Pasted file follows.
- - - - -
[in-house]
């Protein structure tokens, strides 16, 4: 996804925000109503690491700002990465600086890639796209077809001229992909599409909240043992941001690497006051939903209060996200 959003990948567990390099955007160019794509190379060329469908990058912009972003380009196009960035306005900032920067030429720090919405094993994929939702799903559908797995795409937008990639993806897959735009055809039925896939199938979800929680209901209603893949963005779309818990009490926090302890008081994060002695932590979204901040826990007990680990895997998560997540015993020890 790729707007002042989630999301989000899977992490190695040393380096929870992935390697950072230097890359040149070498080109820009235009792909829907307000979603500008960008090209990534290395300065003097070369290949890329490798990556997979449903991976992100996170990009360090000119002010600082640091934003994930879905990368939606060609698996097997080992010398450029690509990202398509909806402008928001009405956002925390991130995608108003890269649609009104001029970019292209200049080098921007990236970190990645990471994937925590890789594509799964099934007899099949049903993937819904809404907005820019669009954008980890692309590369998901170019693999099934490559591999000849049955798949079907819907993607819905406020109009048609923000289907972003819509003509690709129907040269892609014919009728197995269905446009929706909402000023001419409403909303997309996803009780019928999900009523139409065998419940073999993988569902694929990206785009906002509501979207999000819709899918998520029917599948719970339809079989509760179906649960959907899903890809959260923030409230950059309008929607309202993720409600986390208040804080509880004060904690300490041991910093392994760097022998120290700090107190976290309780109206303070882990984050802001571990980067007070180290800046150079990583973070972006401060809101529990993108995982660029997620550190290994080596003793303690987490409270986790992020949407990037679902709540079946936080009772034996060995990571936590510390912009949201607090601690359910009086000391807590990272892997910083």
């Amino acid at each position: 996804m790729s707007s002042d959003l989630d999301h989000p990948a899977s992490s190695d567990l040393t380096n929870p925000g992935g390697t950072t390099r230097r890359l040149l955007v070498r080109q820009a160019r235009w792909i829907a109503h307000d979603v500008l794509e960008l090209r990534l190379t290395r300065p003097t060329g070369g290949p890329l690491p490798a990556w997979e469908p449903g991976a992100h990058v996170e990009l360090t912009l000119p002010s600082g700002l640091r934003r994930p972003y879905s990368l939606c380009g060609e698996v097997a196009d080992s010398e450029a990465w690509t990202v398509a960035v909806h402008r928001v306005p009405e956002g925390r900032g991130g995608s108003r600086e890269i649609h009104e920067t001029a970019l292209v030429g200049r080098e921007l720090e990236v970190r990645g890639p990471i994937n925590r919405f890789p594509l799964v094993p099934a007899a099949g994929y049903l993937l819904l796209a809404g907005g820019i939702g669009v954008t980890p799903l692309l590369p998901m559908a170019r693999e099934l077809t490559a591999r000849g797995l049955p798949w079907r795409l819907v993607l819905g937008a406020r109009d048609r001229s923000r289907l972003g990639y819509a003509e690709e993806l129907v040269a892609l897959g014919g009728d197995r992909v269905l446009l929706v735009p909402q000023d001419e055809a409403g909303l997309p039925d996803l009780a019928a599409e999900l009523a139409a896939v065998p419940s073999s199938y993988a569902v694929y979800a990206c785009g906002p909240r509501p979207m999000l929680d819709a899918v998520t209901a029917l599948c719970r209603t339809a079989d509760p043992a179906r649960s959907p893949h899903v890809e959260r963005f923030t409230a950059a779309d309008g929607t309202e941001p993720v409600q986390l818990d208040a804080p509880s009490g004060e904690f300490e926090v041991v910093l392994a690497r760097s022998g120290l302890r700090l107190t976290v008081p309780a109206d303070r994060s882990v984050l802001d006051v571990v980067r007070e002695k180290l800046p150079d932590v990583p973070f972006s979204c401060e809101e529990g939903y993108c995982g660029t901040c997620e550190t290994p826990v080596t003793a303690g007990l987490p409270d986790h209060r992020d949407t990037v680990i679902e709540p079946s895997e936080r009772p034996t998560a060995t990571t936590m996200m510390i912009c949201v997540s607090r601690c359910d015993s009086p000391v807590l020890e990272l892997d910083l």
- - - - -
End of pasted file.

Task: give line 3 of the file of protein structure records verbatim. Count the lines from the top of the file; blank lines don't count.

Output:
């Amino acid at each position: 996804m790729s707007s002042d959003l989630d999301h989000p990948a899977s992490s190695d567990l040393t380096n929870p925000g992935g390697t950072t390099r230097r890359l040149l955007v070498r080109q820009a160019r235009w792909i829907a109503h307000d979603v500008l794509e960008l090209r990534l190379t290395r300065p003097t060329g070369g290949p890329l690491p490798a990556w997979e469908p449903g991976a992100h990058v996170e990009l360090t912009l000119p002010s600082g700002l640091r934003r994930p972003y879905s990368l939606c380009g060609e698996v097997a196009d080992s010398e450029a990465w690509t990202v398509a960035v909806h402008r928001v306005p009405e956002g925390r900032g991130g995608s108003r600086e890269i649609h009104e920067t001029a970019l292209v030429g200049r080098e921007l720090e990236v970190r990645g890639p990471i994937n925590r919405f890789p594509l799964v094993p099934a007899a099949g994929y049903l993937l819904l796209a809404g907005g820019i939702g669009v954008t980890p799903l692309l590369p998901m559908a170019r693999e099934l077809t490559a591999r000849g797995l049955p798949w079907r795409l819907v993607l819905g937008a406020r109009d048609r001229s923000r289907l972003g990639y819509a003509e690709e993806l129907v040269a892609l897959g014919g009728d197995r992909v269905l446009l929706v735009p909402q000023d001419e055809a409403g909303l997309p039925d996803l009780a019928a599409e999900l009523a139409a896939v065998p419940s073999s199938y993988a569902v694929y979800a990206c785009g906002p909240r509501p979207m999000l929680d819709a899918v998520t209901a029917l599948c719970r209603t339809a079989d509760p043992a179906r649960s959907p893949h899903v890809e959260r963005f923030t409230a950059a779309d309008g929607t309202e941001p993720v409600q986390l818990d208040a804080p509880s009490g004060e904690f300490e926090v041991v910093l392994a690497r760097s022998g120290l302890r700090l107190t976290v008081p309780a109206d303070r994060s882990v984050l802001d006051v571990v980067r007070e002695k180290l800046p150079d932590v990583p973070f972006s979204c401060e809101e529990g939903y993108c995982g660029t901040c997620e550190t290994p826990v080596t003793a303690g007990l987490p409270d986790h209060r992020d949407t990037v680990i679902e709540p079946s895997e936080r009772p034996t998560a060995t990571t936590m996200m510390i912009c949201v997540s607090r601690c359910d015993s009086p000391v807590l020890e990272l892997d910083l």